Android's development pace, in comparison, has been breakneck; look at how much Android changed in any given year and a half period since its release. Now, some of that was out of necessity; for the first few years, Android needed drastic improvements to its design and performance, whereas Windows Phone 8 came out the door fast and stable. Regardless of the reasons, though, it creates a mobile landscape in which Microsoft appears to be standing still next to Google's dead-sprint, and Apple's steady, relentless jog.

The only place Microsoft has the definitive advantage is in laptops and hybrids; Google can trumpet the success of Chrome OS all they want by pointing at the Amazon sales rankings, but Microsoft can point to actual sales figures. There's a long, long way to go before Chrome OS is a serious threat to Microsoft's desktop world - but that desktop world is where Google has its trojan horse in the form of the Chrome browser. Much of what Chrome OS is doing with Android can be done almost as well by the browser - just look at MightyText, which already lets me see and respond to text messages, or PushBullet, which already mirrors my phone and tablet's notifications. Google may never own the desktop, but with their strategy, they don't really have to. Their vision of Android being everywhere doesn't require you buy a Chrome OS machine; it just requires you download the Chrome browser.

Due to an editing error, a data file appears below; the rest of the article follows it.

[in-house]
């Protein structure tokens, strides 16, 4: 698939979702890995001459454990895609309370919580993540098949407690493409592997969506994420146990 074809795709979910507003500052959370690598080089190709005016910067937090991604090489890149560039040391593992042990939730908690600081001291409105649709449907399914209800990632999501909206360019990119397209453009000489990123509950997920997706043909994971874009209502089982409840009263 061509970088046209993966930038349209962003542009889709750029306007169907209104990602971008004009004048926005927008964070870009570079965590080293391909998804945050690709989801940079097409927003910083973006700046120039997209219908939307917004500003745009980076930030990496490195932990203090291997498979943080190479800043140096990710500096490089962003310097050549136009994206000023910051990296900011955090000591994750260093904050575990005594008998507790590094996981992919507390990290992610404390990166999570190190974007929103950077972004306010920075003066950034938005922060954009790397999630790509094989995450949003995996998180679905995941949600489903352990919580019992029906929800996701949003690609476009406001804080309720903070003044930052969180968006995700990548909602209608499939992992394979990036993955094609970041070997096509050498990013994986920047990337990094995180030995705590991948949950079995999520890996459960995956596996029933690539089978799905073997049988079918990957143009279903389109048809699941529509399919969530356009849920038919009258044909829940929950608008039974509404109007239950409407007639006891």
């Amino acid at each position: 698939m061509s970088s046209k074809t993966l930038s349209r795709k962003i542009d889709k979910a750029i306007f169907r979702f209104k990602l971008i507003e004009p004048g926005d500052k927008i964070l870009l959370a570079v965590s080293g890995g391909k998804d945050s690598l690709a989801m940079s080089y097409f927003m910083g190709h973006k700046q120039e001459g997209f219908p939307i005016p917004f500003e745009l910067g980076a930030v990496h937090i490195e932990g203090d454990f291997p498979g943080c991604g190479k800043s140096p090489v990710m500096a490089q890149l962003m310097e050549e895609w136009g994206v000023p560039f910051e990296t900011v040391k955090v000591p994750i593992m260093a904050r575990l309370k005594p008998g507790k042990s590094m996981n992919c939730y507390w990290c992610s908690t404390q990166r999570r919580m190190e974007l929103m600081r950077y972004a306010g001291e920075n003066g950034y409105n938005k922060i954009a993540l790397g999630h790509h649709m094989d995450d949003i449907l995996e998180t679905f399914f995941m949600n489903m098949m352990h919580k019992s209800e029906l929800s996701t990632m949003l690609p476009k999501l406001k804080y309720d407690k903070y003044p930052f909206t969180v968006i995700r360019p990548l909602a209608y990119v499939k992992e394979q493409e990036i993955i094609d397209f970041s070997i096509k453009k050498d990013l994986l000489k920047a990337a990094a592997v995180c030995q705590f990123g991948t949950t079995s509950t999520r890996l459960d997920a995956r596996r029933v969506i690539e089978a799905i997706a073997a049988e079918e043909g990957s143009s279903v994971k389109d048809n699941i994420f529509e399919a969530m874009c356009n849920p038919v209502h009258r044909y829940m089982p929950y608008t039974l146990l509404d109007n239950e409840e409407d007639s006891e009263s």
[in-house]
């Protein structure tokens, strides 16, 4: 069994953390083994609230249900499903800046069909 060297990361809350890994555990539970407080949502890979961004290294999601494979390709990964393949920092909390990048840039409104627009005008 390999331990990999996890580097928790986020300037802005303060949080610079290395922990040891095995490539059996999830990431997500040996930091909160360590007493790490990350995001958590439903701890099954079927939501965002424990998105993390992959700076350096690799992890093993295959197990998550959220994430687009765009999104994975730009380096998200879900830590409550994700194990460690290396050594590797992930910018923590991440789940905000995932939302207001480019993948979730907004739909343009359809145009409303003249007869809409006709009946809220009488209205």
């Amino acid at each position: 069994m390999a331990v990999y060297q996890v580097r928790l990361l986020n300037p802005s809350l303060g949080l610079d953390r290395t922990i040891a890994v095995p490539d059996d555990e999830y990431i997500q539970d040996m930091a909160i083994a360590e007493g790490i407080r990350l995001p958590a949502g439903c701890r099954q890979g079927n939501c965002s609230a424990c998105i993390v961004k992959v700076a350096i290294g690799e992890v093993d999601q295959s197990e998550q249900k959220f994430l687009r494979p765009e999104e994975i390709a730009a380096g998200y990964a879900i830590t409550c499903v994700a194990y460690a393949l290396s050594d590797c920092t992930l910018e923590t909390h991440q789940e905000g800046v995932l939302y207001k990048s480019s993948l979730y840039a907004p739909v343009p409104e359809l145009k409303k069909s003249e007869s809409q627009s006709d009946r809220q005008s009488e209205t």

Apple, for what its worth, seems to have seen much of this coming, and have countered Google's strength of open software and cloud services with their own strength - vertical platform integration. iOS in the car was announced before Android Auto. iOS8 and OS X 10.10 will bring iOS and OS X closer together with Continuity. The iWatch has been rumored to exist by basically every tech site in existence, and something is almost certainly coming, hopefully this year. Apple has been on the TV for years, and the only real missing piece of the puzzle for them now is to get the App Store on their TV solution.

So, we know Google's next moves, and we know Apple's, but what are Microsoft's? Satya Nadella seems to be saying all the right things; mobile first, cloud first certainly the direction the world is moving in. We've already seen moves of a more open Microsoft, as Office has finally made its way to iOS and Android, and though the seeds for that were almost certainly planted in Ballmer's days, it's possible Nadella was the one who finally decided to push it out the door.